Robert Walters said that, besides driving pay rises, Singapore's FCF led to job vacancies taking longer to fill in 2014, with companies trying to source Singaporean talent both at home and abroad.

Looking ahead, Robert Walters expects competition for candidates to intensify, particularly in the areas of regulatory control, internal audit, risk and compliance; the current increased demand for specialists in these areas follows from the implementation of regulatory measures by the Monetary Authority of Singapore.

Also in demand are marketing professionals skilled in online content, project delivery, mobile and applications development and user experience, on the back of businesses continuing to invest in digital strategies.

Other sought-after candidates are those in accounting and finance who are skilled in audit, tax and pricing, as well as experienced HR professionals with business partnering skills.

Mid-to-junior IT roles will also be hard to fill because of the limited local talent pool.

S'pore ranks second in new talent index
By Chia Yan Min, The Straits Times, 21 Jan 2015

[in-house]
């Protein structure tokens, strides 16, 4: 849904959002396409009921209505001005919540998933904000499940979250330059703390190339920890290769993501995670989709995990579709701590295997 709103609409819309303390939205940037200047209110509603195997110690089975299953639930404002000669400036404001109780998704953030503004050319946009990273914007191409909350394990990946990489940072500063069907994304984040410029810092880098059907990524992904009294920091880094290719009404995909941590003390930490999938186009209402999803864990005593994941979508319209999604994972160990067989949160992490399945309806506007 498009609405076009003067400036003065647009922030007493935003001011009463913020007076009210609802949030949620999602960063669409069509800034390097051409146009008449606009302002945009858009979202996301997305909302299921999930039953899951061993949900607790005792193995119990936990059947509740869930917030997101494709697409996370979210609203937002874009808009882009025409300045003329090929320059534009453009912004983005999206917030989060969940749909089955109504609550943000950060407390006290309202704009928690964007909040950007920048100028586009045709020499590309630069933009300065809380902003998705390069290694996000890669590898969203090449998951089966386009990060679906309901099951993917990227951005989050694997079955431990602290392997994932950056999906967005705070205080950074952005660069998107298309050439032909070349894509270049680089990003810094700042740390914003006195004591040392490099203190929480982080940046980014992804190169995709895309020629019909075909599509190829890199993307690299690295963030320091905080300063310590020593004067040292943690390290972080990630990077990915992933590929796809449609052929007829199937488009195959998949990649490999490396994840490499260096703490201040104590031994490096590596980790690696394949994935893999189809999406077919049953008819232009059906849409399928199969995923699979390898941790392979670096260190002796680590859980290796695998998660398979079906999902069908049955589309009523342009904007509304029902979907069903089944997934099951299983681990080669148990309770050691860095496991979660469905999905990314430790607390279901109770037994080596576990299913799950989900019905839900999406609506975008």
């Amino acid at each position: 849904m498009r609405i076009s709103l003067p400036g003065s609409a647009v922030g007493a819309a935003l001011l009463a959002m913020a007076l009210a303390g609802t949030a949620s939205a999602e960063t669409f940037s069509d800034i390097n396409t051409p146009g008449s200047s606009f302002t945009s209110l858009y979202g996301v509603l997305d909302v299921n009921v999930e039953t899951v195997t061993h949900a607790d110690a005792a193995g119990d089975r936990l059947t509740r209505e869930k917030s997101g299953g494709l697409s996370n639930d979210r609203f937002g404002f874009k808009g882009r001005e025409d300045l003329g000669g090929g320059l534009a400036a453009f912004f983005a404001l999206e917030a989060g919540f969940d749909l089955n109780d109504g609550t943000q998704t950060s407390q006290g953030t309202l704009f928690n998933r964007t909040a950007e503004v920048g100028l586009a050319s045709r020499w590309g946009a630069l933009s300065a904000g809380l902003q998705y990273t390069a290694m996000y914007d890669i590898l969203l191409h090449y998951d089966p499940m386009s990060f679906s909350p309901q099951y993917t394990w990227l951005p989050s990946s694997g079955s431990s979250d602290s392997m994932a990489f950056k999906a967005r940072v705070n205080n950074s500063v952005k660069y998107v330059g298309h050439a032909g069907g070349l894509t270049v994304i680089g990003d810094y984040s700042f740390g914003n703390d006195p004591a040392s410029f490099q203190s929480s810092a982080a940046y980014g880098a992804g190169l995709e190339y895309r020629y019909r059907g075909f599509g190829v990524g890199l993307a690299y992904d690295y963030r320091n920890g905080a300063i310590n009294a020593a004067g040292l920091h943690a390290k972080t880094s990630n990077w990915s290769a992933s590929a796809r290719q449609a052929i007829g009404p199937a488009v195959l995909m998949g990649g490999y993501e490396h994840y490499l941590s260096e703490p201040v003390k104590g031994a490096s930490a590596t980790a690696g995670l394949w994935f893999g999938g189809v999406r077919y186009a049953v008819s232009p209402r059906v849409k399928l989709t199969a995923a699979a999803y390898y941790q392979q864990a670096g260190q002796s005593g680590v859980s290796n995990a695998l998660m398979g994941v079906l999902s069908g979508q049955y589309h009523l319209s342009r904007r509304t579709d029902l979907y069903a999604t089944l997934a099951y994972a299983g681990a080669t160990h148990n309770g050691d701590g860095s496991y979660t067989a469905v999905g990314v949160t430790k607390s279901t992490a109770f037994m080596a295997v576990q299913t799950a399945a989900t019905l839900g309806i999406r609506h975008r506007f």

SINGAPORE has come in second in a new index which measures countries' talent competitiveness.

The index, released yesterday, gauges a nation's competitiveness based on the quality of talent it can produce, attract and retain. Switzerland was No. 1 while Luxembourg took the third spot. The study was done by business school Insead in collaboration with the Human Capital Leadership Institute of Singapore and Adecco Group.

"It's really quite striking that among the top three countries - Switzerland, Singapore and Luxembourg - two are landlocked and one is an island," said Mr Bruno Lanvin, executive director of global indices at Insead and the report's co-author.

"Faced with specific geographical challenges and a quasi-absence of natural resources, these countries have had no choice but to be open economies, a critical ingredient to being talent-competitive."

Many of the other economies which made the top 20 "have strong immigration traditions", Insead said in a statement yesterday.

These include the United States, Canada, Sweden and Britain.